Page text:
If you think you might have dysthymia, the first place to go might be the therapist’s office. A therapist can help determine whether you do indeed have dysthymia (which can be tricky, as symptoms are similar to other depressive disorders). And from there, they can help you make a treatment plan.
Medication is one of your options, but it’s not the only one. Many people with dysthymia manage their symptoms with talk therapy, lifestyle changes, and a new awareness of their condition.
Dysthymia is a long-lasting form of depression, but symptoms might not be present all the time. If you have dysthymia, you can work with your therapist to help figure out when you’re experiencing depressive symptoms or not.
When you are having symptoms, a therapist can help you through the difficulties. And even when you’re not, continuing treatment (whether through medication or talk therapy) can be an important step in preparing for the next wave. Even the awareness that your low mood is due to a mental condition can be an important step in having more control over how you see the world.
Major Depressive Disorder vs. Dysthymia
Is dysthymia the same thing as depression? Well, it is one type of depressive disorder. But often, when people talk about having depression, they’re talking about another type of depressive disorder: major depression.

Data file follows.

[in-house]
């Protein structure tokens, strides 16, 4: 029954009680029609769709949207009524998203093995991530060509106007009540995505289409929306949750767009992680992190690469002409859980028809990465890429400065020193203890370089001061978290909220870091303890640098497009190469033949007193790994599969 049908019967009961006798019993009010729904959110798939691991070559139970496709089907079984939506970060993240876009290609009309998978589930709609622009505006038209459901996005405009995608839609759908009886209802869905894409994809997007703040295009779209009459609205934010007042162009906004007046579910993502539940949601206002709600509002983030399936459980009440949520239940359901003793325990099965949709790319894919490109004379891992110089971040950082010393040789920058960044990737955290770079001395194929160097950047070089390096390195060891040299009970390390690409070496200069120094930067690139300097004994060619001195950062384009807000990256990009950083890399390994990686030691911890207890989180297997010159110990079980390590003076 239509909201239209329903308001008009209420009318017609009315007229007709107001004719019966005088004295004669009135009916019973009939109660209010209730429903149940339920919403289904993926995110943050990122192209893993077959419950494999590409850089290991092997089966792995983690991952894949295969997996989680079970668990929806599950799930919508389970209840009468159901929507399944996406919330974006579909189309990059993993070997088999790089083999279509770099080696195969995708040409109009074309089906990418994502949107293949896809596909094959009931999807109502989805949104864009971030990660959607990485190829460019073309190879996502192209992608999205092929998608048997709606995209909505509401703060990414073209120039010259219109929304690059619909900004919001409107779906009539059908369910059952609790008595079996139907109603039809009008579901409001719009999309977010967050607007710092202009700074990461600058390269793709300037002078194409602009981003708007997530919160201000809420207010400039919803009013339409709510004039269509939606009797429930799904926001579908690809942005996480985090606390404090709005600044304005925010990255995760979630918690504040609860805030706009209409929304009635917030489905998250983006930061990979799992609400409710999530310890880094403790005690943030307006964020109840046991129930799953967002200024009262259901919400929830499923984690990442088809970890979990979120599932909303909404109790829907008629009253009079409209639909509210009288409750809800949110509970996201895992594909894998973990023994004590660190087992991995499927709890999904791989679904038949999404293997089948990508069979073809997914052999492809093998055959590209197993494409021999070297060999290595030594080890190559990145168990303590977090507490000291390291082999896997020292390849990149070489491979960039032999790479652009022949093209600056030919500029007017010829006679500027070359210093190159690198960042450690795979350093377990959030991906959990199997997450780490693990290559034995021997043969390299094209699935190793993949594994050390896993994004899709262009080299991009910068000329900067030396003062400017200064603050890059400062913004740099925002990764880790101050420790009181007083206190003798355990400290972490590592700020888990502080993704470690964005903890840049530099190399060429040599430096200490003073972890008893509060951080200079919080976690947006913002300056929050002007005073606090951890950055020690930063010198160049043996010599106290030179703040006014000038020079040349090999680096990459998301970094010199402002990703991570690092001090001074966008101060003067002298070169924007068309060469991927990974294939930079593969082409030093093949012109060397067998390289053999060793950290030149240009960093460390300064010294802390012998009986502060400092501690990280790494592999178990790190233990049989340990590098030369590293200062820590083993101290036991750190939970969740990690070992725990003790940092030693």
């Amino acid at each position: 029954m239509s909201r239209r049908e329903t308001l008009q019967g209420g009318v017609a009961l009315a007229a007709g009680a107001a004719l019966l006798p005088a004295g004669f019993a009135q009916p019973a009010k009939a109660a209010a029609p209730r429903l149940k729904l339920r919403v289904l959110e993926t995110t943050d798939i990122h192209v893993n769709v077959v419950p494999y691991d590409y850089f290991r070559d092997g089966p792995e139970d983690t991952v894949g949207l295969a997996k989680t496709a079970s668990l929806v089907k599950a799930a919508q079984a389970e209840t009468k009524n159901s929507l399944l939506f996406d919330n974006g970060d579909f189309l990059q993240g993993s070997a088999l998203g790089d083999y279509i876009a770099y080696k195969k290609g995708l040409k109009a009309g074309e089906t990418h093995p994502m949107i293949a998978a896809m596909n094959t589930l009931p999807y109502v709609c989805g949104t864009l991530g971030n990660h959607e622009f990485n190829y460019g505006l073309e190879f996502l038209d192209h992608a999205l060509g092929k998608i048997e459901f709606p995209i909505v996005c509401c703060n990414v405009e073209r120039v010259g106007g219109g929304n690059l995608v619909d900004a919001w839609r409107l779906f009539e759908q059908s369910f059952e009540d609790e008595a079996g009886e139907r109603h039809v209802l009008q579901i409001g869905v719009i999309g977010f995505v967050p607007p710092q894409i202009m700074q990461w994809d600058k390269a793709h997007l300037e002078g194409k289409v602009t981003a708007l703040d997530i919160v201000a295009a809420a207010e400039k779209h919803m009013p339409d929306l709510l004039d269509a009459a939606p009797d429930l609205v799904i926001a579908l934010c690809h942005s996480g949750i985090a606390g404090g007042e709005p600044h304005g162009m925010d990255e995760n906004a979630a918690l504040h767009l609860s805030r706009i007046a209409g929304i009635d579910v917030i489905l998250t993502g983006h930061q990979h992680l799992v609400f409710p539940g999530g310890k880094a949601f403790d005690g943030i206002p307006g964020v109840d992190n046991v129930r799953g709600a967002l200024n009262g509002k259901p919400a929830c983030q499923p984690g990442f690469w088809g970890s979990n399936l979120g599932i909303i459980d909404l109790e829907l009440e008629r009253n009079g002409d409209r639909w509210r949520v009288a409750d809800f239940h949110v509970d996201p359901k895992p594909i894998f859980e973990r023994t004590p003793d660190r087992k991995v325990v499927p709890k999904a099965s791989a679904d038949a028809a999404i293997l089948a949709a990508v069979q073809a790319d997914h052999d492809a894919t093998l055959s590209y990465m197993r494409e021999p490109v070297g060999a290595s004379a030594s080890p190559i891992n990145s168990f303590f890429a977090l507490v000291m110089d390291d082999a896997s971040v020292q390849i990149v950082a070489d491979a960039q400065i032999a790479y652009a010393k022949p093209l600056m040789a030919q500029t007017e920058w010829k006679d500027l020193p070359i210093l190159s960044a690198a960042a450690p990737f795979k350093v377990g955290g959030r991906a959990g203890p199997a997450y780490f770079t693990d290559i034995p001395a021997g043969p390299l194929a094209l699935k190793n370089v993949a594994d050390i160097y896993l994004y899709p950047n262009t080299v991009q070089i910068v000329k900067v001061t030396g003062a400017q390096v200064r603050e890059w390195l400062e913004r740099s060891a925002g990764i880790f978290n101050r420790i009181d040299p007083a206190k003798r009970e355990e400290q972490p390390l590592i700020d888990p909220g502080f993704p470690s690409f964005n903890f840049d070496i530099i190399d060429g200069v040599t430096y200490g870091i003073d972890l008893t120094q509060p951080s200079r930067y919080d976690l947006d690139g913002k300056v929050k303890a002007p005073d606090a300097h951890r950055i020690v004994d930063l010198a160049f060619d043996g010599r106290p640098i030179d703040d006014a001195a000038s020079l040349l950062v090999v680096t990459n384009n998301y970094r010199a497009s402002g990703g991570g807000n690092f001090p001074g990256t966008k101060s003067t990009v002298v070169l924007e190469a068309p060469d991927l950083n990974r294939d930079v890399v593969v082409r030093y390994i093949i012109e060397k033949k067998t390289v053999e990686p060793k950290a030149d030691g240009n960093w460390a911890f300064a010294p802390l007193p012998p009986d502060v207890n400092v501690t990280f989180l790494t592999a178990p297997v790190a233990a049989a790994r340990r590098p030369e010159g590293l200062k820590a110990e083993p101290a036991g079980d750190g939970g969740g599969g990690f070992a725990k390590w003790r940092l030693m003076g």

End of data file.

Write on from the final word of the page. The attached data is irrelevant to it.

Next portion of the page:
Major depressive disorder is different from dysthymia in a few crucial ways. First, dysthymia is a chronic condition.
This means it persists over time—hence the name persistent depressive disorder. Because of this, people with dysthymia might not even be aware they have a condition. They might have trouble remembering what life was like before the onset of the disorder.
In contrast, major depression typically comes in episodes. These have a clearer start and end time, and making it potentially easier to tell that something is out of the ordinary.
While dysthymia is different from major depression, it is possible for someone to have both. This is called “double depression,” and it happens when a person with dysthymia goes through an episode of major depression.
Over half of dysthymia patients experience double depression. People who go through this might experience an increase in the severity of their symptoms—recognizing that they’re feeling a depressive state that’s different from their usual dysthymia.
People who recover from double depression will often have a different experience than those recovering from major depression. Even after their major depressive episode lifts, they might still feel the depressive symptoms of their dysthymia.
You’re Not Alone
If you recognize symptoms of dysthymia in yourself, you should know you’re not alone. Many people with this disorder get treatment, learn to manage their symptoms, and go on to live full lives.
Here at D’amore Mental Health, we have comprehensive depression treatment programs that can help you regain control in your life. If you think you or someone in your life might benefit from programs like this, just give us a call. We can help answer questions like “What is dysthymia like for people in treatment?”